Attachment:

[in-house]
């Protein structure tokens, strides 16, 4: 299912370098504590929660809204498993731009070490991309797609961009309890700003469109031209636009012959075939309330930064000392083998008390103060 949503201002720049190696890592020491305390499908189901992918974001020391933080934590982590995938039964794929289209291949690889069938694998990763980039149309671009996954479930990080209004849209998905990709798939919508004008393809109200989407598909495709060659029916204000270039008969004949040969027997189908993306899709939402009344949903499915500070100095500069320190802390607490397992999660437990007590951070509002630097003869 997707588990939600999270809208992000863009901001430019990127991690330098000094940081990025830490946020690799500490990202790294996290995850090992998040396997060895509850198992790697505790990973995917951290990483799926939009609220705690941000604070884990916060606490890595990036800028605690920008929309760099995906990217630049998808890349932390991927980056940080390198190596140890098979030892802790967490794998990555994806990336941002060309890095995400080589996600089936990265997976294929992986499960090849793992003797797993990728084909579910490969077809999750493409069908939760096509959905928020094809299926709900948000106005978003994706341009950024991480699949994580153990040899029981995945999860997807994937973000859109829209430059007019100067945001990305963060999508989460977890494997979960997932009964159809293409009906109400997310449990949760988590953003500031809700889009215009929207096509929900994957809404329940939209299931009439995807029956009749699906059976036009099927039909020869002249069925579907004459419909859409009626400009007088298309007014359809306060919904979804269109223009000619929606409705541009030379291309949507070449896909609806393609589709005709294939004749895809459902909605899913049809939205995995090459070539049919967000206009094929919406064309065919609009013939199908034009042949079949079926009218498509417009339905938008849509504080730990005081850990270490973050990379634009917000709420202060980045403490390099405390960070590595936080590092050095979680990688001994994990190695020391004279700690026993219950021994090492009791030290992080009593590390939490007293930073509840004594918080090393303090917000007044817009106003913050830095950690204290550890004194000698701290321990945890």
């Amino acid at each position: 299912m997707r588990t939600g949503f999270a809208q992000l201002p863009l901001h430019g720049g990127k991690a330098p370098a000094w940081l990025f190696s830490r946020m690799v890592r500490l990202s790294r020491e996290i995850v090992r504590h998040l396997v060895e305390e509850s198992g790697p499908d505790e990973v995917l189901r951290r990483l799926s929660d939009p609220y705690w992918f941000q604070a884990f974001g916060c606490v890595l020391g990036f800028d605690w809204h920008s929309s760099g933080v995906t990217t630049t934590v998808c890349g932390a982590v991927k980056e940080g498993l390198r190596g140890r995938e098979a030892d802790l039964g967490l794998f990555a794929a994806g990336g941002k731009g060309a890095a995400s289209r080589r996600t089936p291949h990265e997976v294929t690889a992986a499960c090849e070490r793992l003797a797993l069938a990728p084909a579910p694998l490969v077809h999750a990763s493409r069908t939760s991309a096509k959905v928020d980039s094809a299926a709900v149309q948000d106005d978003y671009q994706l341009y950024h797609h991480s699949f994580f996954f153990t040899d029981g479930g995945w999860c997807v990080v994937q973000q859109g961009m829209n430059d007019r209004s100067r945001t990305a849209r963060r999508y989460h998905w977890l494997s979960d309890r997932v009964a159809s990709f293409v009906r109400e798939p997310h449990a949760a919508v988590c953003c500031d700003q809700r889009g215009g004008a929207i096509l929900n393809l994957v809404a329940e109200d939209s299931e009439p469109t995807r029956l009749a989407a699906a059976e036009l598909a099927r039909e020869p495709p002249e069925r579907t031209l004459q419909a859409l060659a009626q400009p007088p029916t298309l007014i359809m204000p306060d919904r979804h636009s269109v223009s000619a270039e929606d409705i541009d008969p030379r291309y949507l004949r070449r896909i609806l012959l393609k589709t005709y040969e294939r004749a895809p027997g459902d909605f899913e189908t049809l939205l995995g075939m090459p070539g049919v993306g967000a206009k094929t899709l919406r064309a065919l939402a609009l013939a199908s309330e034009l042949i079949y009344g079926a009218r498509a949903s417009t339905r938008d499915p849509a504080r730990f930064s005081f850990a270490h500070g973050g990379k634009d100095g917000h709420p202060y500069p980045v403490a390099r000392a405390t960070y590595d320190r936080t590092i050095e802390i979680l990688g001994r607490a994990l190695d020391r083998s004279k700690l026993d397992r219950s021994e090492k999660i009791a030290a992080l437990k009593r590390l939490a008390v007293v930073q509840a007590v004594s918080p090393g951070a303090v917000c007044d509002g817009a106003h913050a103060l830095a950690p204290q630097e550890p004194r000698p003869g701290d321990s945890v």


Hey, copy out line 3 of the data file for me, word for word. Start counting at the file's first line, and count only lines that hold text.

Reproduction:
């Amino acid at each position: 299912m997707r588990t939600g949503f999270a809208q992000l201002p863009l901001h430019g720049g990127k991690a330098p370098a000094w940081l990025f190696s830490r946020m690799v890592r500490l990202s790294r020491e996290i995850v090992r504590h998040l396997v060895e305390e509850s198992g790697p499908d505790e990973v995917l189901r951290r990483l799926s929660d939009p609220y705690w992918f941000q604070a884990f974001g916060c606490v890595l020391g990036f800028d605690w809204h920008s929309s760099g933080v995906t990217t630049t934590v998808c890349g932390a982590v991927k980056e940080g498993l390198r190596g140890r995938e098979a030892d802790l039964g967490l794998f990555a794929a994806g990336g941002k731009g060309a890095a995400s289209r080589r996600t089936p291949h990265e997976v294929t690889a992986a499960c090849e070490r793992l003797a797993l069938a990728p084909a579910p694998l490969v077809h999750a990763s493409r069908t939760s991309a096509k959905v928020d980039s094809a299926a709900v149309q948000d106005d978003y671009q994706l341009y950024h797609h991480s699949f994580f996954f153990t040899d029981g479930g995945w999860c997807v990080v994937q973000q859109g961009m829209n430059d007019r209004s100067r945001t990305a849209r963060r999508y989460h998905w977890l494997s979960d309890r997932v009964a159809s990709f293409v009906r109400e798939p997310h449990a949760a919508v988590c953003c500031d700003q809700r889009g215009g004008a929207i096509l929900n393809l994957v809404a329940e109200d939209s299931e009439p469109t995807r029956l009749a989407a699906a059976e036009l598909a099927r039909e020869p495709p002249e069925r579907t031209l004459q419909a859409l060659a009626q400009p007088p029916t298309l007014i359809m204000p306060d919904r979804h636009s269109v223009s000619a270039e929606d409705i541009d008969p030379r291309y949507l004949r070449r896909i609806l012959l393609k589709t005709y040969e294939r004749a895809p027997g459902d909605f899913e189908t049809l939205l995995g075939m090459p070539g049919v993306g967000a206009k094929t899709l919406r064309a065919l939402a609009l013939a199908s309330e034009l042949i079949y009344g079926a009218r498509a949903s417009t339905r938008d499915p849509a504080r730990f930064s005081f850990a270490h500070g973050g990379k634009d100095g917000h709420p202060y500069p980045v403490a390099r000392a405390t960070y590595d320190r936080t590092i050095e802390i979680l990688g001994r607490a994990l190695d020391r083998s004279k700690l026993d397992r219950s021994e090492k999660i009791a030290a992080l437990k009593r590390l939490a008390v007293v930073q509840a007590v004594s918080p090393g951070a303090v917000c007044d509002g817009a106003h913050a103060l830095a950690p204290q630097e550890p004194r000698p003869g701290d321990s945890v």